I’m saddened to report the death of a fine man, Eleuterio Cruz, a campesino from the village of Xocotla high on a mountain in the state of Veracruz, Mexico. I visited Xocotla five times in 2002 and 2003,
where I met with him, played guitar with him once, and mainly listened to his stories of his town.
He was of a generation of men from the town that for 31 years spent every Tuesday taking off from the farmwork that fed their families to hack a five-mile road out of the mountain that would connect Xocotla with the rest of the world.
They started in 1945 and finished the road in 1976.
It took them that long because they had only picks and shovels.
Mr. Cruz was the grandfather of Delfino Juarez, whose story I told in my second book, Antonio’s Gun and Delfino’s Dream. He was a nice man, kind and generous, and I remember him with great fondness.
Here’s what I wrote about him in the book:
Eleuterio was born in 1933. He began working on the road when he turned seventeen. For the next generation, every boy did the same.
Today, Eleuterio is sixty-nine and has a sharp nose and jaw. His skin is taut, dark, and calloused by years of hard farming. Raising corn and potatoes all his life on a hilly patch of land made him spry. He’d played guitar in cantinas for many years; he drank a lot, then he turned to Jesus.
Eleuterio worked on the road as his twelve children were born, and as they grew up, and as they had the first of his thirty-five grandchildren. He served as mayor for a spell and organized roadwork crews.
Every man in Xocotla had to work on the road one day a week. On Tuesdays they would usually gather their tools and march down to chop, shovel, and pick at the mountain.
The Second World War ended with atom bombs. Then came the Cold War and an arms race. In Xocotla, the men had no explosives, so they hammered and chipped at solid rock, and at times clawed at it by hand, then dumped the debris down the mountain.
The world outside was changing quickly. The Cuban Revolution, the Vietnam War, the student rebellions of the 1960s, the hippie era, a man on the moon, the drugs and sex revolution, dictatorships and coups in Latin America, the Tlatelolco massacre, and the Olympic Games in Mexico City. Through it all, Xocotla’s men remained steadfast to the idea of their road. Every Tuesday the mountainside rang with their picks and shovels glancing off the rocks.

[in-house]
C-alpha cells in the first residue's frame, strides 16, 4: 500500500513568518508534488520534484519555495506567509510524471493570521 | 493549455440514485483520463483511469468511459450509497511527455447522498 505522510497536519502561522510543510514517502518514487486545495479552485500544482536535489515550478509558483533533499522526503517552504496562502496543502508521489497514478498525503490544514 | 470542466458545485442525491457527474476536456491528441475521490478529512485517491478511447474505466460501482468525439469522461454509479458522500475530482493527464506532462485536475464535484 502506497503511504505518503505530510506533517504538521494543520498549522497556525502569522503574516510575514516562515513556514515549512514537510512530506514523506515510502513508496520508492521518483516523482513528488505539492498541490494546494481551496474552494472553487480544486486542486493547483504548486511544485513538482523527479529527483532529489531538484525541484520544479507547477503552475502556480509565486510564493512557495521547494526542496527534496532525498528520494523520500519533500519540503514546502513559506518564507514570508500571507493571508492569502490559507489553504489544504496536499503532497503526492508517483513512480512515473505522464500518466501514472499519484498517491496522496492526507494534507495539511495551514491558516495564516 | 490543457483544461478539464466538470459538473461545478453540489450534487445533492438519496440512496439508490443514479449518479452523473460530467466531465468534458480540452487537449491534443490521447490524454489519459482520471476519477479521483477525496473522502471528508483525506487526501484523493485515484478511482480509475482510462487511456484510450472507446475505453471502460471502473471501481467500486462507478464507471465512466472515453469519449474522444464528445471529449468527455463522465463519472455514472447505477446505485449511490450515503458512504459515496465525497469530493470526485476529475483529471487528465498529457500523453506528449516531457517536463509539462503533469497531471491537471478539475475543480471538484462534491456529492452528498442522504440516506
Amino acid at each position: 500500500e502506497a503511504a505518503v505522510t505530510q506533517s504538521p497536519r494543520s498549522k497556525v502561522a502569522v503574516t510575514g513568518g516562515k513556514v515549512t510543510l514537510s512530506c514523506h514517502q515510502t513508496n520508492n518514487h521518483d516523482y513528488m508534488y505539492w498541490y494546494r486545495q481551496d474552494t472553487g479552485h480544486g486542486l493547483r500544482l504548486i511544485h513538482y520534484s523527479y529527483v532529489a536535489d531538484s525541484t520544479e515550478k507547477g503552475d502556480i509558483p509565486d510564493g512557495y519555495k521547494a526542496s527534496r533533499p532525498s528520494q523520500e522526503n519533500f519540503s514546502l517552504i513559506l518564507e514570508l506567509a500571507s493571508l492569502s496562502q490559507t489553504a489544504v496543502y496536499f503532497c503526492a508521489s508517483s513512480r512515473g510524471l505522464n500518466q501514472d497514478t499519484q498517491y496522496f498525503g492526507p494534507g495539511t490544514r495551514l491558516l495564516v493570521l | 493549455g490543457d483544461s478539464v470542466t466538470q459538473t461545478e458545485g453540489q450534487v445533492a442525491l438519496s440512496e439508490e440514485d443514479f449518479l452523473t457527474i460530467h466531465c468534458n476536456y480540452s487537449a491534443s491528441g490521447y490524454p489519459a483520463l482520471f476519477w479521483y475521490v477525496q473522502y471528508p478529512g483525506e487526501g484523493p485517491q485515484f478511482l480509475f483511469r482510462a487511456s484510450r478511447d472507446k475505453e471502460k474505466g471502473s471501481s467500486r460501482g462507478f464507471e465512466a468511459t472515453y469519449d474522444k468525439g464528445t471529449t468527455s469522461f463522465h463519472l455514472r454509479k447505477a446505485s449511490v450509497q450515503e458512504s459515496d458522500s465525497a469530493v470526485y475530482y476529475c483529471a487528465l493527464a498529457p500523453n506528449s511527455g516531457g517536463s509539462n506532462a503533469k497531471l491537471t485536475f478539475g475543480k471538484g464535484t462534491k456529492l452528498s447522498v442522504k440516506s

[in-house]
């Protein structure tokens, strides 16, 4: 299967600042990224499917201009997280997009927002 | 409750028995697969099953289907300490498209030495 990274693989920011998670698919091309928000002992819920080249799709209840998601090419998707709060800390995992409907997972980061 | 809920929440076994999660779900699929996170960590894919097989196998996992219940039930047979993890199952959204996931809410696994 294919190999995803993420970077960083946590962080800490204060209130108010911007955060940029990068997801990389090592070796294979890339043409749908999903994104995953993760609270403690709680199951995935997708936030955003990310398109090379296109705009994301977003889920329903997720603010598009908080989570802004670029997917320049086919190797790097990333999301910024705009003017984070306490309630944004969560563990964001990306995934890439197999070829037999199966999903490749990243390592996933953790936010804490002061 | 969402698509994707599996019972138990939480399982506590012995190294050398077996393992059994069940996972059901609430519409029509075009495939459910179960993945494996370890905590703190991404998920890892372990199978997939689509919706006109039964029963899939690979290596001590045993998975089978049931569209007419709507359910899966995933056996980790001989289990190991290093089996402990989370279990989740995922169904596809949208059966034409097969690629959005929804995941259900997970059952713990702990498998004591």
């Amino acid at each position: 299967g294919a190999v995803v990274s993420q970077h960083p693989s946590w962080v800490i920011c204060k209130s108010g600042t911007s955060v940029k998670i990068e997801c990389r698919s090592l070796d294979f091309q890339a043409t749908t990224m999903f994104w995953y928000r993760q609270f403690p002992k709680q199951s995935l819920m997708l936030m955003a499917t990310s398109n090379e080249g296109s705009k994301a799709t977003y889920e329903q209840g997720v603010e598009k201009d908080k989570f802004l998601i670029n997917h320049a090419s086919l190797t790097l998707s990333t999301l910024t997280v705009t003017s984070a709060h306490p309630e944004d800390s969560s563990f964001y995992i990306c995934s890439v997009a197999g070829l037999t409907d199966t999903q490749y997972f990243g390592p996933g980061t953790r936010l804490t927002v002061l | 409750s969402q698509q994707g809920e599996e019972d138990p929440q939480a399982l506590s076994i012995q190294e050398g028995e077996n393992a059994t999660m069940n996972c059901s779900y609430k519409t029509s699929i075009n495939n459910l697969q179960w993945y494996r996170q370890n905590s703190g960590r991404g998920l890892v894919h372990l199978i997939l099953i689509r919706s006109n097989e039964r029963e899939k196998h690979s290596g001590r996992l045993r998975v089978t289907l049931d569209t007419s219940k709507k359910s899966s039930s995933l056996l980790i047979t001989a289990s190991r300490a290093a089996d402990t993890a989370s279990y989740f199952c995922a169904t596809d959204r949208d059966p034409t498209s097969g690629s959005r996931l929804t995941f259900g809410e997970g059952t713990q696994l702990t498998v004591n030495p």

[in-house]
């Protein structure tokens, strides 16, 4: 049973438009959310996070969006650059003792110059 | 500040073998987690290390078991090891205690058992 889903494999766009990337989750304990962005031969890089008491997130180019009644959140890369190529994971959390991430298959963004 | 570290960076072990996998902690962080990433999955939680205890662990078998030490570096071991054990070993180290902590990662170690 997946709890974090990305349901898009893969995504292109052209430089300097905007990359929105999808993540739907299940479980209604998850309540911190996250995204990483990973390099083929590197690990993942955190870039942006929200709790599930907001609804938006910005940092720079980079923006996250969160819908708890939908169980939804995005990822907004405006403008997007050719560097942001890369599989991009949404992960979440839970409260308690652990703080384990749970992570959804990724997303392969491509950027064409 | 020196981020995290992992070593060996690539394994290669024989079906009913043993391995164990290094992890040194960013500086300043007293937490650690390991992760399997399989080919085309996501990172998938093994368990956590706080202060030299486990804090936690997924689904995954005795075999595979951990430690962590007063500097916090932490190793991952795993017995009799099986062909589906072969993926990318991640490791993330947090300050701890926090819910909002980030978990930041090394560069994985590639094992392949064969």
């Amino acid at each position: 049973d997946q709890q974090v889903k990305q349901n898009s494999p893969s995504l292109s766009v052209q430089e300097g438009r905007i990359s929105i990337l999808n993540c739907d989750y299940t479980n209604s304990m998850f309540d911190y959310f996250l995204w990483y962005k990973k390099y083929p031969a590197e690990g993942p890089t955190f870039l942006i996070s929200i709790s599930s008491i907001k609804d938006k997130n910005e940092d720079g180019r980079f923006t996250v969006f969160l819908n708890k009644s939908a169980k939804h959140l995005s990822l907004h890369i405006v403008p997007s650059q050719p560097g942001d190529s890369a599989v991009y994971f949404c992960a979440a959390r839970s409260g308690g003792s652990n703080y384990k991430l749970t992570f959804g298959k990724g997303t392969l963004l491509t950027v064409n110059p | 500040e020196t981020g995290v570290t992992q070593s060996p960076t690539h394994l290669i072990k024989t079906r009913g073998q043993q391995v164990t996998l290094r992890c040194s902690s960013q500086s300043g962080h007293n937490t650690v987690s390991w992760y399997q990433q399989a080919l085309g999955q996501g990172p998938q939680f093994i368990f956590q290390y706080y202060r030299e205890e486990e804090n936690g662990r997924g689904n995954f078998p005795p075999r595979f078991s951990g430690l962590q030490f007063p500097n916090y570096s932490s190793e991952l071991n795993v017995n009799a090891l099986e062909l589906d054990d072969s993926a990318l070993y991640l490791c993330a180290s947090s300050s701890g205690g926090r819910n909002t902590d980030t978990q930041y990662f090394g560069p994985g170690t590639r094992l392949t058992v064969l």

“No one died,” said Eleuterio.
One man’s foot was crushed as he hammered at a massive boulder that stood in the road’s path. No one touched that boulder for a generation after that, believing it hid the devil, who wanted to take people.
“I don’t think so,” Eleuterio said. “This person didn’t know how to use a sledgehammer, which is why the rock hit him in the foot.”
For a full thirty-one years the men of Xocotla pounded at that five-mile road. As they measured progress in centimeters, Mexico’s population went from twenty million people to fifty-five million people. Six Mexican presidents, and twelve Xocotla mayors, came and went. A Mexican middle class emerged, though none of its members lived in Xocotla. Through it all, Xocotla’s men kept at their colossal hand-carved public work. The government gave them no help until the end, when it provided a gas-powered jackhammer with which the men shattered the last obstacle in their way—that solid rock where the man had injured his foot.
Finally, in 1976, they finished. A red Jeep carried the priest from a town at the bottom of the mountain up the zigzagging, rocky five miles of one-lane road. Xocotla had a party. Eleuterio Cruz was forty-three; he’d worked on that road for twenty-six years.
My condolences to Delfino and the rest of his family.
RIP Eleuterio Cruz.